God does not repay evil for evil, and thus the righteous should not do so either. No judgment, no abuse, but blessing...Blessing means laying one's hand on something and saying, Despite everything, you belong to God. This is what we do with the world that inflicts such suffering on us. We do not abandon it; we do not repudiate, despise or condemn it. Instead we call it back to God, we give it hope, we lay our hand on it and say: may God's blessing come upon you, may God renew you; be blessed, world created by God, you who belong to your Creator and Redeemer. We have received God's blessing in happiness and in suffering. Yet those who have been blessed can do nothing but pass on this blessing; indeed, they must be a blessing wherever they are.That might be the best summary of what a "religionless Christianity" looks like. It is being a blessing to others wherever you are, in the middle of life's duties, problems, successes and failures, experiences and perplexities. We lay our hands on others and say "Despite everything, you belong to God; be blessed." More, we suffer with our neighbors making our lives available to them, "not dominating, but helping and serving."
***This brings us to the end of this series on Bonhoeffer's letters from prison. How to summarize and wrap up? Some have argued that the single best summary of Bonhoeffer's letters is a poem he wrote from prison during his final months in Tegel. The poem is entitled "Christians and Pagans." The poem has three stanzas and the movement of the poem is from a "religious" to a "nonreligious" interpretation of faith.
In the first stanza we find the "religious" interpretation of God, the deus ex machina, the other-worldly Powerful God who we turn to when we need a fix or a rescue operation. Stanza one, as the "religious" interpretation of faith, is a position now untenable in the "world come of age."
In the second stanza we find a contrast with the powerful deus ex machina God of the first stanza. In stanza two we find the theologia crucis of Bonhoeffer's letters, the God "pushed out of the world and onto the cross." Seeing this, "religious" Christians, fearful about God getting "crucified" and pushed out of the world, rush to God's assistance. The final line of stanza two, then, is filled with ambivalence. Some, wanting the "religious" God of stanza one, will rush to defend God against the attacks of the pagans. Others, by contrast, Bonhoeffer's "nonreligious" Christians, will see in the Crucified the true nature of God. Thus, stanza two hovers between the religious--stanza one--and nonreligious--stanza three--interpretations.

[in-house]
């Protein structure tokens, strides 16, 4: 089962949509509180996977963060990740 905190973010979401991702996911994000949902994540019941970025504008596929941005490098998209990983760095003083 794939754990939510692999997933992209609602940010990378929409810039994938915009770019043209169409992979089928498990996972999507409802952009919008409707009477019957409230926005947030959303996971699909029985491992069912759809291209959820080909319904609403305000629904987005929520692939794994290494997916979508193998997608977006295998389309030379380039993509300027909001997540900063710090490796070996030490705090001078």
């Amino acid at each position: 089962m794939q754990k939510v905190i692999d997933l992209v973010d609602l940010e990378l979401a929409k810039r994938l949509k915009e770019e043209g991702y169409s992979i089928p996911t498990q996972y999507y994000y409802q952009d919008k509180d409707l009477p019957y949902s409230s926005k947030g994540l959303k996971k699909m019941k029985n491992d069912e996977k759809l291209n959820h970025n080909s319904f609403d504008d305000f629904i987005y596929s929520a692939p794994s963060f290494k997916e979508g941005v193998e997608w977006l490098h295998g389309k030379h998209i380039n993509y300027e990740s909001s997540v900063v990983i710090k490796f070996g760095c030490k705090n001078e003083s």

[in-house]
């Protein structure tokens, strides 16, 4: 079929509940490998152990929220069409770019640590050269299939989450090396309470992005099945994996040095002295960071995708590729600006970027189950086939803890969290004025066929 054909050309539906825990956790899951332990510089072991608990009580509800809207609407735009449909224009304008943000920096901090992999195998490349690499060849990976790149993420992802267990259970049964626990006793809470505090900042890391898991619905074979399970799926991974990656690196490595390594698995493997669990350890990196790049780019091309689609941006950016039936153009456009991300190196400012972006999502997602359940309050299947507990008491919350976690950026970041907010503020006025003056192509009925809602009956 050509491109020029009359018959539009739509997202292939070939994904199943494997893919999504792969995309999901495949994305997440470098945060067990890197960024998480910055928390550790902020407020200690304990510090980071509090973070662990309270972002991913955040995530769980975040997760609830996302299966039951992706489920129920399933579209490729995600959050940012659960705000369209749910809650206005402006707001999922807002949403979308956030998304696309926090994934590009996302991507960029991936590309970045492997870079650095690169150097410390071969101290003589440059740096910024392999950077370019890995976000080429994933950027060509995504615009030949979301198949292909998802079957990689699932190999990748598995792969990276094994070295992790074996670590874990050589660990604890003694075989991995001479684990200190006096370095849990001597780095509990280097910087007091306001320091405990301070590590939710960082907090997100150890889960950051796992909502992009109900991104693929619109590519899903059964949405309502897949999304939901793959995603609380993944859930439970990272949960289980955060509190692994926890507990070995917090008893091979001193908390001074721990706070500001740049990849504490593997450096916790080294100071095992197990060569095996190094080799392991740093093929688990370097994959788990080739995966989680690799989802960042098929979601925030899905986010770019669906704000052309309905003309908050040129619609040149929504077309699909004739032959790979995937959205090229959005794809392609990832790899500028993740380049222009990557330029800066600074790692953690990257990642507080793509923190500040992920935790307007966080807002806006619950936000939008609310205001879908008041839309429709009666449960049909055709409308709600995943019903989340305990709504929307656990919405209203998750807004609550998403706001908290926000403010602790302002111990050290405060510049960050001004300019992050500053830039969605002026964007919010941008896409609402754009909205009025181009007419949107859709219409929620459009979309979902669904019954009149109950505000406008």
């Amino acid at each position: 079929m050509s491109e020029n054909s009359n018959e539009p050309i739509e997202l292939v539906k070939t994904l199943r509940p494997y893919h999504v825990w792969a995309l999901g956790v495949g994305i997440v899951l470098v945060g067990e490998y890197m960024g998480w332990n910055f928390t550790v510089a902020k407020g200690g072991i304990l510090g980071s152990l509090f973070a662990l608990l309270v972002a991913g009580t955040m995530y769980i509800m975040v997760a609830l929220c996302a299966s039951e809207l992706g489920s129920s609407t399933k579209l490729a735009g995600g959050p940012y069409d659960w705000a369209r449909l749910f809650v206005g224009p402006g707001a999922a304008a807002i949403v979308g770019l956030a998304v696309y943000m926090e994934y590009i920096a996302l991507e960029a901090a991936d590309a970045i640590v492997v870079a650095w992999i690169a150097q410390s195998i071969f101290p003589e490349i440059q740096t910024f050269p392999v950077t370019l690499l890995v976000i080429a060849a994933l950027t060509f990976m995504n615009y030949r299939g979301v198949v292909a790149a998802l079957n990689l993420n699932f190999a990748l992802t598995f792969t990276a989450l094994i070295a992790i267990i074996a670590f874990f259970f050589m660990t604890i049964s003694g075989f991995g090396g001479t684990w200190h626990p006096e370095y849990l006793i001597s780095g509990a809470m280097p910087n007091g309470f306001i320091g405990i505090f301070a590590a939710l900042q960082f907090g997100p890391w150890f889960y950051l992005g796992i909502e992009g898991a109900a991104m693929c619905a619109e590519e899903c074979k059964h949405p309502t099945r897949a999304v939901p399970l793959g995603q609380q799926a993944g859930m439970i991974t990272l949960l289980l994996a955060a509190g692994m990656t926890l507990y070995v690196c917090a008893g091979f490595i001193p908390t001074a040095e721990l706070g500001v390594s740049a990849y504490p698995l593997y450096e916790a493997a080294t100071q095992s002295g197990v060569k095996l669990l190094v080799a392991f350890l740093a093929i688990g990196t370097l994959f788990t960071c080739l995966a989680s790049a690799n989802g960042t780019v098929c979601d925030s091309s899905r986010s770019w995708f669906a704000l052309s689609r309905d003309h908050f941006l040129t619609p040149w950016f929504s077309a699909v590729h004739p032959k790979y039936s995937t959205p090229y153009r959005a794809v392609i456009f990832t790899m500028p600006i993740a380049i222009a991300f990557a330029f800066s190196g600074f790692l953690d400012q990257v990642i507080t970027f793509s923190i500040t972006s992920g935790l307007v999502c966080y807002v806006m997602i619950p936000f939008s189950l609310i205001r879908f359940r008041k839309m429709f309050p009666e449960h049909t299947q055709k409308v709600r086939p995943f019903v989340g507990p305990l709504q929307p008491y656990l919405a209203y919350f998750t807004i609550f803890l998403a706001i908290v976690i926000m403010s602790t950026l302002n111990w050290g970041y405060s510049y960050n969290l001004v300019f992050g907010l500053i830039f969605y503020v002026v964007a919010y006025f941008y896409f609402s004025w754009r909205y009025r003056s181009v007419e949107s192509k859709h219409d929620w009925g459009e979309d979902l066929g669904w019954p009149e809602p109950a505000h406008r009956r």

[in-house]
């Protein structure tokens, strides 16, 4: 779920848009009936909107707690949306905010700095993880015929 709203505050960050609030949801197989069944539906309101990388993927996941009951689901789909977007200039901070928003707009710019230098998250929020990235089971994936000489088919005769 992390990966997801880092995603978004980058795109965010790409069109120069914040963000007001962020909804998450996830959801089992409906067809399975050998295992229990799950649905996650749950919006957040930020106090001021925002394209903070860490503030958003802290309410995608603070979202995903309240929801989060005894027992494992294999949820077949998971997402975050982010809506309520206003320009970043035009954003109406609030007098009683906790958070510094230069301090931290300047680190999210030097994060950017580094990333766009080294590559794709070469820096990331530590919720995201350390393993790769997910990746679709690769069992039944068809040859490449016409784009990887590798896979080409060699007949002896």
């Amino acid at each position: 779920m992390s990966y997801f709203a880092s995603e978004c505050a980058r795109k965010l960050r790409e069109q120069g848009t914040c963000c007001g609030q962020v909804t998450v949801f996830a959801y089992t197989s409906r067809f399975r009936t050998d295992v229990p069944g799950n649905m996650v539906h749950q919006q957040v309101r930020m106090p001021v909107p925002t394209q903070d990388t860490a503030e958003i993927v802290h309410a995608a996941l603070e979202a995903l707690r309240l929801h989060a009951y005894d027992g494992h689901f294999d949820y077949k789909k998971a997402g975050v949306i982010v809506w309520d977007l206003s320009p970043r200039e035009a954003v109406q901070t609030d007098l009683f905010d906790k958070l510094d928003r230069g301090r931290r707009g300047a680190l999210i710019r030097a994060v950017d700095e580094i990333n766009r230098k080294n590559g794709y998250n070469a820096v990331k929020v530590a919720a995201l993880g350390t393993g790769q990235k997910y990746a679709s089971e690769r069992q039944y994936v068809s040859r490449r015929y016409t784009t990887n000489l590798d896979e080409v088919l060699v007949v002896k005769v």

In stanza three, having moved through stanza two, "nonreligious" Christians find in the Crucified the true transcendence of God: A God who, by "hanging dead," came to us and fed us. This is God's "being there" for the world in the life, death and resurrection of Jesus. Contrast the first two lines of stanzas one and three. In stanza one we have the other-worldly flight into the Beyond looking for relief from a Powerful Other. But this move is no longer plausible in the world come of age. But in stanza three we find God moving toward us, God "being there" in Jesus for the entire world, "for Christians and pagans alike."
Christians and Pagans
Men go to God when they are sore bestead,
Pray to him for succour, for his peace, for bread,
For mercy for them sick, sinning, or dead;
All men do so, Christian and unbelieving.
Men go to God when he is sore bestead,
Find him poor and scorned, without shelter or bread,
Whelmed under weight of the wicked, the weak, the dead;
Christians stand by God in his hour of grieving.
God goes to every man when sore bestead,
Feeds body and spirit with his bread;
For Christians, pagan alike he hangs dead,
And both alike forgiving.